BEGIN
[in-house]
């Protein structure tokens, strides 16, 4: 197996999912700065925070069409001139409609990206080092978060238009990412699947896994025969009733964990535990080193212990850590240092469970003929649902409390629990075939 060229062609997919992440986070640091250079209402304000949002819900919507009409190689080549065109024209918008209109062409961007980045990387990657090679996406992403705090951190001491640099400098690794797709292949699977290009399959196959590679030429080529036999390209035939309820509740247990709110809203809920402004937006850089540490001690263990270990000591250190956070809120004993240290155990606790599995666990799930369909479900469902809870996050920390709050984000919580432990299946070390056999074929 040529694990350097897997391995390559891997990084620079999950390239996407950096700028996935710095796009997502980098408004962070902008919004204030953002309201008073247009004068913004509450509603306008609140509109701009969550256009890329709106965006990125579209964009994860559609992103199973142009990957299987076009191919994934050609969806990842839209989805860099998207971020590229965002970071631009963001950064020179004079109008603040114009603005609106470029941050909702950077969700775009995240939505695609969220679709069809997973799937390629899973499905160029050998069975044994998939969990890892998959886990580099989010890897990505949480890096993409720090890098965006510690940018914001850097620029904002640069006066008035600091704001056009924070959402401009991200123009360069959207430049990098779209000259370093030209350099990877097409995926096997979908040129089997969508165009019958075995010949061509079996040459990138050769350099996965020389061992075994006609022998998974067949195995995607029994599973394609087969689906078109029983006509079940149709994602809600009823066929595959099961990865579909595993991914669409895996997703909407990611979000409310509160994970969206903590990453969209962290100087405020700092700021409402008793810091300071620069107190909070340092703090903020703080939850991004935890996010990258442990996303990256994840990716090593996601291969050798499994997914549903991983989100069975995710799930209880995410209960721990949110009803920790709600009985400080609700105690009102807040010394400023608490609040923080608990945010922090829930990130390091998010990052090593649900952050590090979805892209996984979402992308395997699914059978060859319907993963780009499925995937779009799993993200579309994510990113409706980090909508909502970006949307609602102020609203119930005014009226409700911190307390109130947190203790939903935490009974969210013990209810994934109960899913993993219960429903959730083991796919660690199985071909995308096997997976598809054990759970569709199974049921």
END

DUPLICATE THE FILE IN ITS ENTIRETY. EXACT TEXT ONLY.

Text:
[in-house]
């Protein structure tokens, strides 16, 4: 197996999912700065925070069409001139409609990206080092978060238009990412699947896994025969009733964990535990080193212990850590240092469970003929649902409390629990075939 060229062609997919992440986070640091250079209402304000949002819900919507009409190689080549065109024209918008209109062409961007980045990387990657090679996406992403705090951190001491640099400098690794797709292949699977290009399959196959590679030429080529036999390209035939309820509740247990709110809203809920402004937006850089540490001690263990270990000591250190956070809120004993240290155990606790599995666990799930369909479900469902809870996050920390709050984000919580432990299946070390056999074929 040529694990350097897997391995390559891997990084620079999950390239996407950096700028996935710095796009997502980098408004962070902008919004204030953002309201008073247009004068913004509450509603306008609140509109701009969550256009890329709106965006990125579209964009994860559609992103199973142009990957299987076009191919994934050609969806990842839209989805860099998207971020590229965002970071631009963001950064020179004079109008603040114009603005609106470029941050909702950077969700775009995240939505695609969220679709069809997973799937390629899973499905160029050998069975044994998939969990890892998959886990580099989010890897990505949480890096993409720090890098965006510690940018914001850097620029904002640069006066008035600091704001056009924070959402401009991200123009360069959207430049990098779209000259370093030209350099990877097409995926096997979908040129089997969508165009019958075995010949061509079996040459990138050769350099996965020389061992075994006609022998998974067949195995995607029994599973394609087969689906078109029983006509079940149709994602809600009823066929595959099961990865579909595993991914669409895996997703909407990611979000409310509160994970969206903590990453969209962290100087405020700092700021409402008793810091300071620069107190909070340092703090903020703080939850991004935890996010990258442990996303990256994840990716090593996601291969050798499994997914549903991983989100069975995710799930209880995410209960721990949110009803920790709600009985400080609700105690009102807040010394400023608490609040923080608990945010922090829930990130390091998010990052090593649900952050590090979805892209996984979402992308395997699914059978060859319907993963780009499925995937779009799993993200579309994510990113409706980090909508909502970006949307609602102020609203119930005014009226409700911190307390109130947190203790939903935490009974969210013990209810994934109960899913993993219960429903959730083991796919660690199985071909995308096997997976598809054990759970569709199974049921």